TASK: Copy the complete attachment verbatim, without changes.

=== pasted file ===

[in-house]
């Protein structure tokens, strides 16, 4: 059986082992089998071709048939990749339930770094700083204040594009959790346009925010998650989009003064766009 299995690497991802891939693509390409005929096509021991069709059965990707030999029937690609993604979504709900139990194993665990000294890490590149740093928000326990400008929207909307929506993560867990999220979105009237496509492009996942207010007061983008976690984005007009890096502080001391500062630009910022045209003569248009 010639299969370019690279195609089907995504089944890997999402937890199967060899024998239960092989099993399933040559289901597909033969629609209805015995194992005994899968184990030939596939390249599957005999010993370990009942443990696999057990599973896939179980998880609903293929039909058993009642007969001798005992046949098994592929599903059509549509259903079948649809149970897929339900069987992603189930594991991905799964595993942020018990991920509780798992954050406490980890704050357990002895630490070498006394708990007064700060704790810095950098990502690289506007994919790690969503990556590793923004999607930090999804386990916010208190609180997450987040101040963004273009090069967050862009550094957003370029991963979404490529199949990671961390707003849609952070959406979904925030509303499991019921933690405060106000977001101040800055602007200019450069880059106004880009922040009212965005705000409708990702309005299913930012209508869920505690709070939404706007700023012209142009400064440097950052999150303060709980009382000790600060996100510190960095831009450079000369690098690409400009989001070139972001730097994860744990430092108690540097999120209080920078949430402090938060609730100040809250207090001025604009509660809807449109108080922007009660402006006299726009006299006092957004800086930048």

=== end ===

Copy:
[in-house]
């Protein structure tokens, strides 16, 4: 059986082992089998071709048939990749339930770094700083204040594009959790346009925010998650989009003064766009 299995690497991802891939693509390409005929096509021991069709059965990707030999029937690609993604979504709900139990194993665990000294890490590149740093928000326990400008929207909307929506993560867990999220979105009237496509492009996942207010007061983008976690984005007009890096502080001391500062630009910022045209003569248009 010639299969370019690279195609089907995504089944890997999402937890199967060899024998239960092989099993399933040559289901597909033969629609209805015995194992005994899968184990030939596939390249599957005999010993370990009942443990696999057990599973896939179980998880609903293929039909058993009642007969001798005992046949098994592929599903059509549509259903079948649809149970897929339900069987992603189930594991991905799964595993942020018990991920509780798992954050406490980890704050357990002895630490070498006394708990007064700060704790810095950098990502690289506007994919790690969503990556590793923004999607930090999804386990916010208190609180997450987040101040963004273009090069967050862009550094957003370029991963979404490529199949990671961390707003849609952070959406979904925030509303499991019921933690405060106000977001101040800055602007200019450069880059106004880009922040009212965005705000409708990702309005299913930012209508869920505690709070939404706007700023012209142009400064440097950052999150303060709980009382000790600060996100510190960095831009450079000369690098690409400009989001070139972001730097994860744990430092108690540097999120209080920078949430402090938060609730100040809250207090001025604009509660809807449109108080922007009660402006006299726009006299006092957004800086930048």